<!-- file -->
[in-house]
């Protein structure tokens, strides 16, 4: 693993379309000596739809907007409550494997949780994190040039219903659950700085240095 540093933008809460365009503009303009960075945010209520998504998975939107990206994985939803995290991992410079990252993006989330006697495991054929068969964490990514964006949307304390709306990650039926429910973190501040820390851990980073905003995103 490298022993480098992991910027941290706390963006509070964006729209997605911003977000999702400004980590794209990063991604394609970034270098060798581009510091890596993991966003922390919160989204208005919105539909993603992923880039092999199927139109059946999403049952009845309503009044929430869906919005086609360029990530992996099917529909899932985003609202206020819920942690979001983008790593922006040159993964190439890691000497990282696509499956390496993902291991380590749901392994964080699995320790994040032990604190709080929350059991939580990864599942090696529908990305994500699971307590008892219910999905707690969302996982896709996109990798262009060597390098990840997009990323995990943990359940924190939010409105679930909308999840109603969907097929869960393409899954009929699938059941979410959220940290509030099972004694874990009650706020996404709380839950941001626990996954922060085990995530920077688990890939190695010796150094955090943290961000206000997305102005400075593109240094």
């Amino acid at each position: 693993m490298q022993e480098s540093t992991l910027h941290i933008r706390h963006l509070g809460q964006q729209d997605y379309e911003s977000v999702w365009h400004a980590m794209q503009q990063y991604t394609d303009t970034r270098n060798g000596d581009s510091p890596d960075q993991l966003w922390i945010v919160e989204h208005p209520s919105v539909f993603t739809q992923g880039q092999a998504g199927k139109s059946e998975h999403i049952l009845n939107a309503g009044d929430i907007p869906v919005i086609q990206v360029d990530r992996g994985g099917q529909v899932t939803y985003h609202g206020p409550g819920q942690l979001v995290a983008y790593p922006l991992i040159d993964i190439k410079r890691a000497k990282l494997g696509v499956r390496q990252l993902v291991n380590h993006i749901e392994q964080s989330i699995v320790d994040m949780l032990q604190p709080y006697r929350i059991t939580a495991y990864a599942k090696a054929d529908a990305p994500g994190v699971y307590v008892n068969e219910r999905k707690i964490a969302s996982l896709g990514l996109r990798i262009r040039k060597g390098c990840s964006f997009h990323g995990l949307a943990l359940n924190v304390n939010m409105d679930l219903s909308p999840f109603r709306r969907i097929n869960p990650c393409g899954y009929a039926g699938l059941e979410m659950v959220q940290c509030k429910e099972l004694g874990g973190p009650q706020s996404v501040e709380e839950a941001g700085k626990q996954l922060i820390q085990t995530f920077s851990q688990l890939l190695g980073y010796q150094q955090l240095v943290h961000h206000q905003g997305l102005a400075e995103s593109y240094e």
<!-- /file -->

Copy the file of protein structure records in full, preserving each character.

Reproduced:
[in-house]
């Protein structure tokens, strides 16, 4: 693993379309000596739809907007409550494997949780994190040039219903659950700085240095 540093933008809460365009503009303009960075945010209520998504998975939107990206994985939803995290991992410079990252993006989330006697495991054929068969964490990514964006949307304390709306990650039926429910973190501040820390851990980073905003995103 490298022993480098992991910027941290706390963006509070964006729209997605911003977000999702400004980590794209990063991604394609970034270098060798581009510091890596993991966003922390919160989204208005919105539909993603992923880039092999199927139109059946999403049952009845309503009044929430869906919005086609360029990530992996099917529909899932985003609202206020819920942690979001983008790593922006040159993964190439890691000497990282696509499956390496993902291991380590749901392994964080699995320790994040032990604190709080929350059991939580990864599942090696529908990305994500699971307590008892219910999905707690969302996982896709996109990798262009060597390098990840997009990323995990943990359940924190939010409105679930909308999840109603969907097929869960393409899954009929699938059941979410959220940290509030099972004694874990009650706020996404709380839950941001626990996954922060085990995530920077688990890939190695010796150094955090943290961000206000997305102005400075593109240094």
């Amino acid at each position: 693993m490298q022993e480098s540093t992991l910027h941290i933008r706390h963006l509070g809460q964006q729209d997605y379309e911003s977000v999702w365009h400004a980590m794209q503009q990063y991604t394609d303009t970034r270098n060798g000596d581009s510091p890596d960075q993991l966003w922390i945010v919160e989204h208005p209520s919105v539909f993603t739809q992923g880039q092999a998504g199927k139109s059946e998975h999403i049952l009845n939107a309503g009044d929430i907007p869906v919005i086609q990206v360029d990530r992996g994985g099917q529909v899932t939803y985003h609202g206020p409550g819920q942690l979001v995290a983008y790593p922006l991992i040159d993964i190439k410079r890691a000497k990282l494997g696509v499956r390496q990252l993902v291991n380590h993006i749901e392994q964080s989330i699995v320790d994040m949780l032990q604190p709080y006697r929350i059991t939580a495991y990864a599942k090696a054929d529908a990305p994500g994190v699971y307590v008892n068969e219910r999905k707690i964490a969302s996982l896709g990514l996109r990798i262009r040039k060597g390098c990840s964006f997009h990323g995990l949307a943990l359940n924190v304390n939010m409105d679930l219903s909308p999840f109603r709306r969907i097929n869960p990650c393409g899954y009929a039926g699938l059941e979410m659950v959220q940290c509030k429910e099972l004694g874990g973190p009650q706020s996404v501040e709380e839950a941001g700085k626990q996954l922060i820390q085990t995530f920077s851990q688990l890939l190695g980073y010796q150094q955090l240095v943290h961000h206000q905003g997305l102005a400075e995103s593109y240094e």